How many evolutionary explanations for the Cambrian explosion have come and gone so far? We’ve seen the oxygen theory, the cancer theory, the slime theory, and others. Here’s another contender reported by Quanta Magazine: the tipping-point theory. Animals were trying really hard to hit on regulatory gene networks by chance. It took a really long time, but — finally! — they hit the lottery, and it all took off.
This model is the brainchild of Nicholas Butterfield of the University of Cambridge. He published it in Geobiology. It’s open access, so you can take a look. Back at Quanta, staff writer Jordana Cepelewicz says that the new theory not only explains the suddenness of the Cambrian explosion, but why it took so long.
Approximately 540 million years ago, life rapidly diversified in an evolutionary burst — a biological “Big Bang” that witnessed the emergence of nearly every modern animal group. Scientists have long sought to determine what caused the Cambrian explosion, and to explain why animal life didn’t take this step at any point about a billion years earlier. [Emphasis added.]
Butterfield doesn’t buy the oxygen theory. He points to other situations where animals make do without modern levels of oxygen. Surely microbes could have figured out how to get the needed energy. Besides, there should have been enough oxygen in the oceans to support life long before the so-called Great Oxidation Event 2.4 billion years ago — and that was long before the Cambrian explosion (540 million years ago).
Before animals could explode onto the scene, he thinks, they needed two things: the ability to re-engineer oxygen structure in the oceans (what he calls “aquatic bioturbation”) and the invention of gene regulatory networks to adapt to the new environment.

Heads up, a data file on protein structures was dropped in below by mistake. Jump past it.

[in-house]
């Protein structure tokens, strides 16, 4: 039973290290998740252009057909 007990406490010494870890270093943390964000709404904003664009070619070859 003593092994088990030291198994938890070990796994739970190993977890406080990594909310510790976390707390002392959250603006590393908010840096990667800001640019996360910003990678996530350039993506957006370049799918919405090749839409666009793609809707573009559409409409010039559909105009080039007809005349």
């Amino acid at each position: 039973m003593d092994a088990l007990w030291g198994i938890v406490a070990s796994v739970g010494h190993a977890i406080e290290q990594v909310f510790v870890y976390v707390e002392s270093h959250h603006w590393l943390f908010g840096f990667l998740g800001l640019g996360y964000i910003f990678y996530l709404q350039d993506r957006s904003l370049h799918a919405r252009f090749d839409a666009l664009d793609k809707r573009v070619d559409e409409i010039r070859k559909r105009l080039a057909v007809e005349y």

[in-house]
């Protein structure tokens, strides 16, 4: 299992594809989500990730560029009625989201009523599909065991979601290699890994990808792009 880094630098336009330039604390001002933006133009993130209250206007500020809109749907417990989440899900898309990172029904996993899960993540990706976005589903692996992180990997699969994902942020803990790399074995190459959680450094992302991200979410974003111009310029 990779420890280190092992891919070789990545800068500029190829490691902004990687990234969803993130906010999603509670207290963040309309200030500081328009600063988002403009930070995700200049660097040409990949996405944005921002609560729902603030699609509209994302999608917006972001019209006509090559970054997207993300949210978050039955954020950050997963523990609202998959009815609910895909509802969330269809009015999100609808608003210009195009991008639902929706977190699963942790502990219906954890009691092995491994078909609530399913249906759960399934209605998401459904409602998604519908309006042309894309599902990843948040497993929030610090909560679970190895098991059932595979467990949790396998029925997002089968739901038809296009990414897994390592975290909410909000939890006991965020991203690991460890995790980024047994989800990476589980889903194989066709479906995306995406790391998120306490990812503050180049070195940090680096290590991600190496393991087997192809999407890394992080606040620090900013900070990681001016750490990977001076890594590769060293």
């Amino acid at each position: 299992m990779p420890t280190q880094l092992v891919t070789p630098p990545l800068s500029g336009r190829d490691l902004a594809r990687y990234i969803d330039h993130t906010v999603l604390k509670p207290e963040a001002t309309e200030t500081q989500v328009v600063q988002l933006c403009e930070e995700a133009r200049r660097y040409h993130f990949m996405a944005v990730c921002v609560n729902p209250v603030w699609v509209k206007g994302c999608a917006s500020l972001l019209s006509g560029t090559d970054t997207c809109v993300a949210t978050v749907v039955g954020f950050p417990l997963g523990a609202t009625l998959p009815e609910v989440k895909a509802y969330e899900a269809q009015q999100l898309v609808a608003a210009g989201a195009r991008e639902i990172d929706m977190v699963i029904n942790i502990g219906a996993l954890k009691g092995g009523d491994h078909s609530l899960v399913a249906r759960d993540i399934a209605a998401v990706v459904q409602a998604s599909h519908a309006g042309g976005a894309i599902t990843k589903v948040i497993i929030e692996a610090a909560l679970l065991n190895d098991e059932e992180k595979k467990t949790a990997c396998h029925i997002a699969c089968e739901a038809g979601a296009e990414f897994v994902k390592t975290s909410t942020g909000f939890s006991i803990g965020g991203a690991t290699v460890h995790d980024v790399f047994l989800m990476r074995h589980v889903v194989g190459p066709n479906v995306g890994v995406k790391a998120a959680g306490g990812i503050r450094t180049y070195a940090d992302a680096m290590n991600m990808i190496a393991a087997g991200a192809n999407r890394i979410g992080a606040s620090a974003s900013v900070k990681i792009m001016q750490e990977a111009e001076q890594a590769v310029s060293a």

Eventually, this cascading interplay between animals’ inadvertent re-engineering of ocean structureand their adaptive responses to those changes reached a tipping point. “The system went critical,” in Butterfield’s words, resulting in the sudden eruption of animal diversity and complexity during the Cambrian.
The delayed appearance of animals in the ocean was therefore not caused by a lack of oxygen, according to Butterfield, but rather because blind Darwinian evolution needed time to arrive at that tipping point. “The gene regulatory network to build an animal is the most complex algorithm that evolution has ever produced,” he said. “And it’s only ever happened once, [just as] it’s only ever happened once in land plants,” which he points out are the only other lineage of organisms to have derived differentiated tissues, organs and organ systems. “And that took even longer. It followed the evolution of animals by another 100 million years.”
Notice first of all that Butterfield turns the oxygen theory on its head. A rise in oxygen was a result, not a cause, of the explosion. Secondly, observe that his argument is basically a blind watchmaker argument: “blind Darwinian evolution” was trying very hard to arrive at the magic combination to unlock the inherent potential of animals to evolve. It took a long time, but once it happened, the rest was easy. Selective pressures would guarantee the emergence of muscles, eyes, digestive systems, armor, and all the rest.
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Source: Evolution News